His support for Demetrius colors the audience’s point of view of the young lover.
If one supports Lysander, one cannot approve of Demetrius, who initially enters the woods in the role of obstructionist, not lover. Shakespeare links the romantic relationships with male authority and aggressiveness.
derives from the attempt of Lysander and Hermia to remain together while overcoming the “blocking figure” (the adult authority figure who attempts to hinder the love of a young couple).
The overcoming of an obstacle (in this case, Egeus) functions as a common motif in Renaissance comedy.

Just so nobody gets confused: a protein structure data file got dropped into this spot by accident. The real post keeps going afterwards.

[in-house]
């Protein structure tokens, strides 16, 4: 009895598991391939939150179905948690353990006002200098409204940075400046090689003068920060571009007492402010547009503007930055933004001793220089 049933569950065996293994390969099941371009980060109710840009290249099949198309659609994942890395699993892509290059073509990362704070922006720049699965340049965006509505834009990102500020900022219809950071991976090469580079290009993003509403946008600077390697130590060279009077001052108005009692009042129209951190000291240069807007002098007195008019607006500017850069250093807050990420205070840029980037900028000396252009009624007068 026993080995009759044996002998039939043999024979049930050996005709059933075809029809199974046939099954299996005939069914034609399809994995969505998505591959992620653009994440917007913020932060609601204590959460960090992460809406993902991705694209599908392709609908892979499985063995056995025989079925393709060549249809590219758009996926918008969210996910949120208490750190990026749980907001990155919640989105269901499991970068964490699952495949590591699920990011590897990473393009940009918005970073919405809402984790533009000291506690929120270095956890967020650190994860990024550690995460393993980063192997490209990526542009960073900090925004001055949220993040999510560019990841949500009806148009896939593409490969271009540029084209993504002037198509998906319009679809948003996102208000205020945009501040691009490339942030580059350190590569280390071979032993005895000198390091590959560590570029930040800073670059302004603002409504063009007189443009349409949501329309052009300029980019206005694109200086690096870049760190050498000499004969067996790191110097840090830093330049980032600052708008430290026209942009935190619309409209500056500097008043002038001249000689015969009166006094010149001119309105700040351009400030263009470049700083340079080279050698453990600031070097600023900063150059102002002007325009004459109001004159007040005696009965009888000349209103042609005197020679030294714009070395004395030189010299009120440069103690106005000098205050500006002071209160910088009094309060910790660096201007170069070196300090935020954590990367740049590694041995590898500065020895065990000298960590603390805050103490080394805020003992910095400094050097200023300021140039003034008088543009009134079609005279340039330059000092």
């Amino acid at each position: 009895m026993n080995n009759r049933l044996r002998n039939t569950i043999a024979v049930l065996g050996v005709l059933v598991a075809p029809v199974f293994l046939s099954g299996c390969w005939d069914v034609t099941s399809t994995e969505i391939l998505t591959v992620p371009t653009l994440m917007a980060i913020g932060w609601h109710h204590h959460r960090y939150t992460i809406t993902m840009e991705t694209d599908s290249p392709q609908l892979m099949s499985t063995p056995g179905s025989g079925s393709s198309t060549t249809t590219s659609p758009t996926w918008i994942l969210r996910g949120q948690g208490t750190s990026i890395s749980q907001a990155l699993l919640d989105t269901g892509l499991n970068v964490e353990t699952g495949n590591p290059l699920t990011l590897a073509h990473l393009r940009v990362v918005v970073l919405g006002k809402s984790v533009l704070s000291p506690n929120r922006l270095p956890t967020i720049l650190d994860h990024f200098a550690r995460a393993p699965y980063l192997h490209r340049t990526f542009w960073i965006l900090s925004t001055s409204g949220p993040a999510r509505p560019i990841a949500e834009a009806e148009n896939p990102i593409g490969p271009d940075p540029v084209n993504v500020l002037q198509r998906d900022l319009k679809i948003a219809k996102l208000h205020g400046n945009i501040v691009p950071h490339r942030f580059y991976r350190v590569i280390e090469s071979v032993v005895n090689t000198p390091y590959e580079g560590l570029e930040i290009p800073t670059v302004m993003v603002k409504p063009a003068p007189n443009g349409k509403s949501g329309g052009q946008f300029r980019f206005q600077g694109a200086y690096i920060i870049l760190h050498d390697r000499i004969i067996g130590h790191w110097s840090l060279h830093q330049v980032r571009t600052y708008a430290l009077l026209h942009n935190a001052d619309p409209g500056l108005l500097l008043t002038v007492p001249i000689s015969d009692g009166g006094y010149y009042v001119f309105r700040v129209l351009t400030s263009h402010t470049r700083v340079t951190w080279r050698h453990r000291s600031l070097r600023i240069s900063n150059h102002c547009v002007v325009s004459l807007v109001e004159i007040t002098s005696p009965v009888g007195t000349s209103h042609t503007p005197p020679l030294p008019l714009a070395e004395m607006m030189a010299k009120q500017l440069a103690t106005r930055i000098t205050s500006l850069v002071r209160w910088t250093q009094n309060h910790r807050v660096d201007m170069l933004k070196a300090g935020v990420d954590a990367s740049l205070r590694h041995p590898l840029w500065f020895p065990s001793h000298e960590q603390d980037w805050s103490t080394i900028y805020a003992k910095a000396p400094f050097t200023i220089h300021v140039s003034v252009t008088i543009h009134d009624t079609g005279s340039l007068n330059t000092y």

Hermia on the other hand wants to get married to the lovely Lysander and so they decide to elope rather than hang around. She is desperately seeking his attention and love but does not get it.
By decree, Hermia is supposed to either die or be sent to a nunnery if she does not obey her father’s wish to marry Demetrius. Her desperation first shows when she approaches Hermia and asks her what to do about Demetrius.
The audience must wonder, however, whether Lysander and Hermia, as well as Demetrius and Helena, actually love each other.
While it is the love potion that alters the objects of the men’s affections, one may interpret the juice as a metaphor for lovers’ inconstancy.
Helena is a woman who falls in love with Demetrius (Berington, 2006).
He however has no time for Helena and would rather think of Hermia than bear the sight of Helena.